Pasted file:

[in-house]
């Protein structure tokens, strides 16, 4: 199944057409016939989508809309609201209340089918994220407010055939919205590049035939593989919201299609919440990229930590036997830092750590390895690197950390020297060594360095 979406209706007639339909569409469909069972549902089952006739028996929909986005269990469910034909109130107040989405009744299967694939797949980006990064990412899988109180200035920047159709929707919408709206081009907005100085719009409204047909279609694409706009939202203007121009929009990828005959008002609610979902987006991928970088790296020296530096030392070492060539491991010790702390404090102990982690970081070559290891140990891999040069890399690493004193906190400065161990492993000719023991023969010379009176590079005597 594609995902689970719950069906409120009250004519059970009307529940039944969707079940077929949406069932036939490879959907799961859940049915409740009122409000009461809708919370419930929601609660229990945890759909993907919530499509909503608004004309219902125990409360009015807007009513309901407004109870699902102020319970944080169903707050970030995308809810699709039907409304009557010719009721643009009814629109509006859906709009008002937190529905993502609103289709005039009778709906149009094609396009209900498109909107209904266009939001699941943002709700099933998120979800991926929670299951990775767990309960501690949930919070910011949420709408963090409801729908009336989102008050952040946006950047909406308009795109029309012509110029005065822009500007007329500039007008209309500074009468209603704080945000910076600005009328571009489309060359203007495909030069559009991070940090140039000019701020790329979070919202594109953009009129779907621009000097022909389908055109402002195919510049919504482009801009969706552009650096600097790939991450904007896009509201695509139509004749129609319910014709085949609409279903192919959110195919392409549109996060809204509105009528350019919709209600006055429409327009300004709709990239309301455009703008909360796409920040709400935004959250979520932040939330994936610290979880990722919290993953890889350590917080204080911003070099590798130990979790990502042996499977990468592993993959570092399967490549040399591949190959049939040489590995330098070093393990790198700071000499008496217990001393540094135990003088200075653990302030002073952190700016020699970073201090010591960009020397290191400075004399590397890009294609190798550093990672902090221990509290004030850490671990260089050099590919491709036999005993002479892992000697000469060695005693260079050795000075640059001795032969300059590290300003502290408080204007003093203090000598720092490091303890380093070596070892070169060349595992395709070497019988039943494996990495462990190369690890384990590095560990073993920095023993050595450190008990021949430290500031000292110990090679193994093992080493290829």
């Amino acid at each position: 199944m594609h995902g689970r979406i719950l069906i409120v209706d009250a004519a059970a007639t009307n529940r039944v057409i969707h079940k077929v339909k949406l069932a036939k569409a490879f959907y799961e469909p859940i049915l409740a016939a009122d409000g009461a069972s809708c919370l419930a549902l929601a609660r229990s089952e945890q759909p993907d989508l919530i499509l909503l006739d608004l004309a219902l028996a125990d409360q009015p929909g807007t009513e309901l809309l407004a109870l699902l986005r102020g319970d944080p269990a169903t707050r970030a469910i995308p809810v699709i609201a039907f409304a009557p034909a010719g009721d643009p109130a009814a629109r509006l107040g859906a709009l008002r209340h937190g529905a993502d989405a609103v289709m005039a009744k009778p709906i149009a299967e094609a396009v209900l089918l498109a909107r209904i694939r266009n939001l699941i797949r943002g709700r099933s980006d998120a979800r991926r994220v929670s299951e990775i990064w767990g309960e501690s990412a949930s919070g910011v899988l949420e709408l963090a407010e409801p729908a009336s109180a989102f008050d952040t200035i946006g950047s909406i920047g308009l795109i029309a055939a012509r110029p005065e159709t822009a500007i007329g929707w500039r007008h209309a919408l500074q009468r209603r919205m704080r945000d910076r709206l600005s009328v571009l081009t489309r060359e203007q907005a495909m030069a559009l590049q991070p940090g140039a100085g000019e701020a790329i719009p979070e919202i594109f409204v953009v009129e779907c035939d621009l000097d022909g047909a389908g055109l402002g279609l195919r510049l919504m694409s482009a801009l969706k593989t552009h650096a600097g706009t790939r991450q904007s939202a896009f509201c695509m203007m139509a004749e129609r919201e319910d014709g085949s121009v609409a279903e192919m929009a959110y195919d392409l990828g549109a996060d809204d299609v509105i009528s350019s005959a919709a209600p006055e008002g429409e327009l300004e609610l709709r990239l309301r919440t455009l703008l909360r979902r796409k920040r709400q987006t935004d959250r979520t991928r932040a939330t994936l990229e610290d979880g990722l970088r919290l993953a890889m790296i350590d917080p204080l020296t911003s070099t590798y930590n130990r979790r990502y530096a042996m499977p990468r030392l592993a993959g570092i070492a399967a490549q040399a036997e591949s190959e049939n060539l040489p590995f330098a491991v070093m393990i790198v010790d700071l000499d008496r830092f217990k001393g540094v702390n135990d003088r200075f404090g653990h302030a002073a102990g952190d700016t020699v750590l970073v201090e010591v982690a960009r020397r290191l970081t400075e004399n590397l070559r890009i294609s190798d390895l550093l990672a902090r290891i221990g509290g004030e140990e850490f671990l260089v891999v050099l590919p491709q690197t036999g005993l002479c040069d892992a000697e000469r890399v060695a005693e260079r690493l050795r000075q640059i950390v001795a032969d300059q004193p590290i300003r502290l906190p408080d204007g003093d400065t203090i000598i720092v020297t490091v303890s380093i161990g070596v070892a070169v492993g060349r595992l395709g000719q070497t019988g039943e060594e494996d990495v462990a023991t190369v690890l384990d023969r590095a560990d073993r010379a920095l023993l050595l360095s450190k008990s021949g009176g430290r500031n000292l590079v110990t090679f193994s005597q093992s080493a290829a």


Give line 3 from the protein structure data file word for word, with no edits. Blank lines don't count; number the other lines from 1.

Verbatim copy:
């Amino acid at each position: 199944m594609h995902g689970r979406i719950l069906i409120v209706d009250a004519a059970a007639t009307n529940r039944v057409i969707h079940k077929v339909k949406l069932a036939k569409a490879f959907y799961e469909p859940i049915l409740a016939a009122d409000g009461a069972s809708c919370l419930a549902l929601a609660r229990s089952e945890q759909p993907d989508l919530i499509l909503l006739d608004l004309a219902l028996a125990d409360q009015p929909g807007t009513e309901l809309l407004a109870l699902l986005r102020g319970d944080p269990a169903t707050r970030a469910i995308p809810v699709i609201a039907f409304a009557p034909a010719g009721d643009p109130a009814a629109r509006l107040g859906a709009l008002r209340h937190g529905a993502d989405a609103v289709m005039a009744k009778p709906i149009a299967e094609a396009v209900l089918l498109a909107r209904i694939r266009n939001l699941i797949r943002g709700r099933s980006d998120a979800r991926r994220v929670s299951e990775i990064w767990g309960e501690s990412a949930s919070g910011v899988l949420e709408l963090a407010e409801p729908a009336s109180a989102f008050d952040t200035i946006g950047s909406i920047g308009l795109i029309a055939a012509r110029p005065e159709t822009a500007i007329g929707w500039r007008h209309a919408l500074q009468r209603r919205m704080r945000d910076r709206l600005s009328v571009l081009t489309r060359e203007q907005a495909m030069a559009l590049q991070p940090g140039a100085g000019e701020a790329i719009p979070e919202i594109f409204v953009v009129e779907c035939d621009l000097d022909g047909a389908g055109l402002g279609l195919r510049l919504m694409s482009a801009l969706k593989t552009h650096a600097g706009t790939r991450q904007s939202a896009f509201c695509m203007m139509a004749e129609r919201e319910d014709g085949s121009v609409a279903e192919m929009a959110y195919d392409l990828g549109a996060d809204d299609v509105i009528s350019s005959a919709a209600p006055e008002g429409e327009l300004e609610l709709r990239l309301r919440t455009l703008l909360r979902r796409k920040r709400q987006t935004d959250r979520t991928r932040a939330t994936l990229e610290d979880g990722l970088r919290l993953a890889m790296i350590d917080p204080l020296t911003s070099t590798y930590n130990r979790r990502y530096a042996m499977p990468r030392l592993a993959g570092i070492a399967a490549q040399a036997e591949s190959e049939n060539l040489p590995f330098a491991v070093m393990i790198v010790d700071l000499d008496r830092f217990k001393g540094v702390n135990d003088r200075f404090g653990h302030a002073a102990g952190d700016t020699v750590l970073v201090e010591v982690a960009r020397r290191l970081t400075e004399n590397l070559r890009i294609s190798d390895l550093l990672a902090r290891i221990g509290g004030e140990e850490f671990l260089v891999v050099l590919p491709q690197t036999g005993l002479c040069d892992a000697e000469r890399v060695a005693e260079r690493l050795r000075q640059i950390v001795a032969d300059q004193p590290i300003r502290l906190p408080d204007g003093d400065t203090i000598i720092v020297t490091v303890s380093i161990g070596v070892a070169v492993g060349r595992l395709g000719q070497t019988g039943e060594e494996d990495v462990a023991t190369v690890l384990d023969r590095a560990d073993r010379a920095l023993l050595l360095s450190k008990s021949g009176g430290r500031n000292l590079v110990t090679f193994s005597q093992s080493a290829a």